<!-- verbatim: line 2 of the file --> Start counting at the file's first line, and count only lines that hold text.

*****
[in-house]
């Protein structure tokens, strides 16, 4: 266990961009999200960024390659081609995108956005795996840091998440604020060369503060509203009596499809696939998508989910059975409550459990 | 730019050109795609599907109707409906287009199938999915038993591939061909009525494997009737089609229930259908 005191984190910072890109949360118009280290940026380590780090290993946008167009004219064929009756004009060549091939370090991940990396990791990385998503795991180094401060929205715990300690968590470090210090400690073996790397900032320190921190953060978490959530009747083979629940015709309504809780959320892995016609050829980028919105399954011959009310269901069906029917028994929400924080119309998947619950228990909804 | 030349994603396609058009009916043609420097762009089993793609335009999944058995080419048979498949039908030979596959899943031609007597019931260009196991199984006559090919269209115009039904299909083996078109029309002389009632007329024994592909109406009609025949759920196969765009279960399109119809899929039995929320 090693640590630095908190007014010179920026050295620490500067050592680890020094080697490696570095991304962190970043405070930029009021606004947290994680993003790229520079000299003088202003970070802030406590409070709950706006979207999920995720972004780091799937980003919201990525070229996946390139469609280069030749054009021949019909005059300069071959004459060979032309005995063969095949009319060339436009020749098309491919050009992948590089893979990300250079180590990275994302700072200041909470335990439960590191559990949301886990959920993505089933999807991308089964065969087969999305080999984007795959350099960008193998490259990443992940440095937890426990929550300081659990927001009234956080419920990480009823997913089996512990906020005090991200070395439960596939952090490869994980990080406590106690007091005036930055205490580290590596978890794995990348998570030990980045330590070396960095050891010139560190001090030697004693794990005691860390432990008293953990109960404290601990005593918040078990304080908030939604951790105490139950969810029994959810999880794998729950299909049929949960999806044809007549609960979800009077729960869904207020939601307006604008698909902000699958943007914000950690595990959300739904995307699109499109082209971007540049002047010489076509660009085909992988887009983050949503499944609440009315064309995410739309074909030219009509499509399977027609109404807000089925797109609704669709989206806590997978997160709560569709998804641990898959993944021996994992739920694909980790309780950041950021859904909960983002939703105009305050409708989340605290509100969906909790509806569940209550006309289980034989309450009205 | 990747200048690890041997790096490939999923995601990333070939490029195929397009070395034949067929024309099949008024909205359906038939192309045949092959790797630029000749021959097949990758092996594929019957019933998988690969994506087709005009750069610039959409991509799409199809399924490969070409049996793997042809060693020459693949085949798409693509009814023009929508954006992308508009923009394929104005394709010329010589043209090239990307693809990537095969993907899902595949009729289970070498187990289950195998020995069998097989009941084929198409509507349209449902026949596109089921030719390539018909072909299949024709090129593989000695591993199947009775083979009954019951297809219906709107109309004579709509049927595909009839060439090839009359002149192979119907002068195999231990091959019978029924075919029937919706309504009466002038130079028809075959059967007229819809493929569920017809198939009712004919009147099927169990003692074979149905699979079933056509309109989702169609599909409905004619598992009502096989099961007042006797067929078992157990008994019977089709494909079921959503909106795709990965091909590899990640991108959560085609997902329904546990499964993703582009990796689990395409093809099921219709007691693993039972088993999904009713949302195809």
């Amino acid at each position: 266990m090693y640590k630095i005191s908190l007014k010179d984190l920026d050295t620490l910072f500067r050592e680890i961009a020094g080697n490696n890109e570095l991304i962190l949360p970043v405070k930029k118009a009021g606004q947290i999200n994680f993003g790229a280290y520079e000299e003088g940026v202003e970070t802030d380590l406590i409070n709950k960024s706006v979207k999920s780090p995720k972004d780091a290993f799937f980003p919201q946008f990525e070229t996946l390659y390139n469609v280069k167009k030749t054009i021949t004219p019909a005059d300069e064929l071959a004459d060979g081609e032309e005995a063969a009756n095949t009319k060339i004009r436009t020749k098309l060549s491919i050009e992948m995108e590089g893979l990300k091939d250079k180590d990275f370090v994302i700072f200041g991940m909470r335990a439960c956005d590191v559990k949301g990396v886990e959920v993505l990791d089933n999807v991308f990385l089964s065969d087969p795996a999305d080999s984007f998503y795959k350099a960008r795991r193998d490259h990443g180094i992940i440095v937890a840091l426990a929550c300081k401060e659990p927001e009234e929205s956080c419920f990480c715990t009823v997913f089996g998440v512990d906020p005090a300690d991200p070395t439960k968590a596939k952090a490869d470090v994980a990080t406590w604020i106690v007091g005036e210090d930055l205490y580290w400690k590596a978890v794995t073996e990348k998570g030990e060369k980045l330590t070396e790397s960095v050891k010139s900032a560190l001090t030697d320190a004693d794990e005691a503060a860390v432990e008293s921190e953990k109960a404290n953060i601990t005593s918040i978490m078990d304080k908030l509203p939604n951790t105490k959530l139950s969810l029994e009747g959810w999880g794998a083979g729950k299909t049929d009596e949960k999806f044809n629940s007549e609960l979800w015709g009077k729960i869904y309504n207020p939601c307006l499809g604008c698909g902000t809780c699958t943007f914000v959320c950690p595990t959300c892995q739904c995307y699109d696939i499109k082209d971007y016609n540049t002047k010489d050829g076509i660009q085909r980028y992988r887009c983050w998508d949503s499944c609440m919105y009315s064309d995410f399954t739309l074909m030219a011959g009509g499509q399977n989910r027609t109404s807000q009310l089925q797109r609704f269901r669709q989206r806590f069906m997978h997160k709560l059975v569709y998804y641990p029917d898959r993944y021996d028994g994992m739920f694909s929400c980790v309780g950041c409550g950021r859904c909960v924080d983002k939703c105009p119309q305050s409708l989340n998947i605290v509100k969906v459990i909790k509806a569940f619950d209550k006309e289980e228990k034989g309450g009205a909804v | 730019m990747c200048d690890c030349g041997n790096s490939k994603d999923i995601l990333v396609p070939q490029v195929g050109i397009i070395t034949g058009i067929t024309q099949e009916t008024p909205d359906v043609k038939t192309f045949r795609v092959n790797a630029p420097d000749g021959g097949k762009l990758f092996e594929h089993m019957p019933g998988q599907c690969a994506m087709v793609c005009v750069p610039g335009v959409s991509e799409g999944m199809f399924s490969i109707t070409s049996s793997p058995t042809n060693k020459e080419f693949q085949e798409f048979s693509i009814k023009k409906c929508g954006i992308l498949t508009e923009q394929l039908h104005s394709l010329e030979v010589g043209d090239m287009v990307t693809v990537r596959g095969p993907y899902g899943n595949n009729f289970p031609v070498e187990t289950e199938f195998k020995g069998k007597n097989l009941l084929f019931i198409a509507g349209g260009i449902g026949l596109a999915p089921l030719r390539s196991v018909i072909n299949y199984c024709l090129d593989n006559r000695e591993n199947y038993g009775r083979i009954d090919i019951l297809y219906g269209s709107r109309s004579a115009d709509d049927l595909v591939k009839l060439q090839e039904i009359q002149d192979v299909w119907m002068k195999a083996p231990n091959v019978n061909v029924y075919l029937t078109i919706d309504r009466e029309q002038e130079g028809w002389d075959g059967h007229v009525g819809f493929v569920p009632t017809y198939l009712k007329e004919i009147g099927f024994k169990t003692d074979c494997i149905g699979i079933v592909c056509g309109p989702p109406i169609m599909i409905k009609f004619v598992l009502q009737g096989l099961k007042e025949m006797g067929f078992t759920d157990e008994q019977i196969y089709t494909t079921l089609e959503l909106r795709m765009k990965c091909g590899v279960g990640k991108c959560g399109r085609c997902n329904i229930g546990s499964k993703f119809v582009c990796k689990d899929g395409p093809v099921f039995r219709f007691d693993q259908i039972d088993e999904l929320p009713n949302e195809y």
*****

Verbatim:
């Protein structure tokens, strides 16, 4: 266990961009999200960024390659081609995108956005795996840091998440604020060369503060509203009596499809696939998508989910059975409550459990 | 730019050109795609599907109707409906287009199938999915038993591939061909009525494997009737089609229930259908 005191984190910072890109949360118009280290940026380590780090290993946008167009004219064929009756004009060549091939370090991940990396990791990385998503795991180094401060929205715990300690968590470090210090400690073996790397900032320190921190953060978490959530009747083979629940015709309504809780959320892995016609050829980028919105399954011959009310269901069906029917028994929400924080119309998947619950228990909804 | 030349994603396609058009009916043609420097762009089993793609335009999944058995080419048979498949039908030979596959899943031609007597019931260009196991199984006559090919269209115009039904299909083996078109029309002389009632007329024994592909109406009609025949759920196969765009279960399109119809899929039995929320 090693640590630095908190007014010179920026050295620490500067050592680890020094080697490696570095991304962190970043405070930029009021606004947290994680993003790229520079000299003088202003970070802030406590409070709950706006979207999920995720972004780091799937980003919201990525070229996946390139469609280069030749054009021949019909005059300069071959004459060979032309005995063969095949009319060339436009020749098309491919050009992948590089893979990300250079180590990275994302700072200041909470335990439960590191559990949301886990959920993505089933999807991308089964065969087969999305080999984007795959350099960008193998490259990443992940440095937890426990929550300081659990927001009234956080419920990480009823997913089996512990906020005090991200070395439960596939952090490869994980990080406590106690007091005036930055205490580290590596978890794995990348998570030990980045330590070396960095050891010139560190001090030697004693794990005691860390432990008293953990109960404290601990005593918040078990304080908030939604951790105490139950969810029994959810999880794998729950299909049929949960999806044809007549609960979800009077729960869904207020939601307006604008698909902000699958943007914000950690595990959300739904995307699109499109082209971007540049002047010489076509660009085909992988887009983050949503499944609440009315064309995410739309074909030219009509499509399977027609109404807000089925797109609704669709989206806590997978997160709560569709998804641990898959993944021996994992739920694909980790309780950041950021859904909960983002939703105009305050409708989340605290509100969906909790509806569940209550006309289980034989309450009205 | 990747200048690890041997790096490939999923995601990333070939490029195929397009070395034949067929024309099949008024909205359906038939192309045949092959790797630029000749021959097949990758092996594929019957019933998988690969994506087709005009750069610039959409991509799409199809399924490969070409049996793997042809060693020459693949085949798409693509009814023009929508954006992308508009923009394929104005394709010329010589043209090239990307693809990537095969993907899902595949009729289970070498187990289950195998020995069998097989009941084929198409509507349209449902026949596109089921030719390539018909072909299949024709090129593989000695591993199947009775083979009954019951297809219906709107109309004579709509049927595909009839060439090839009359002149192979119907002068195999231990091959019978029924075919029937919706309504009466002038130079028809075959059967007229819809493929569920017809198939009712004919009147099927169990003692074979149905699979079933056509309109989702169609599909409905004619598992009502096989099961007042006797067929078992157990008994019977089709494909079921959503909106795709990965091909590899990640991108959560085609997902329904546990499964993703582009990796689990395409093809099921219709007691693993039972088993999904009713949302195809």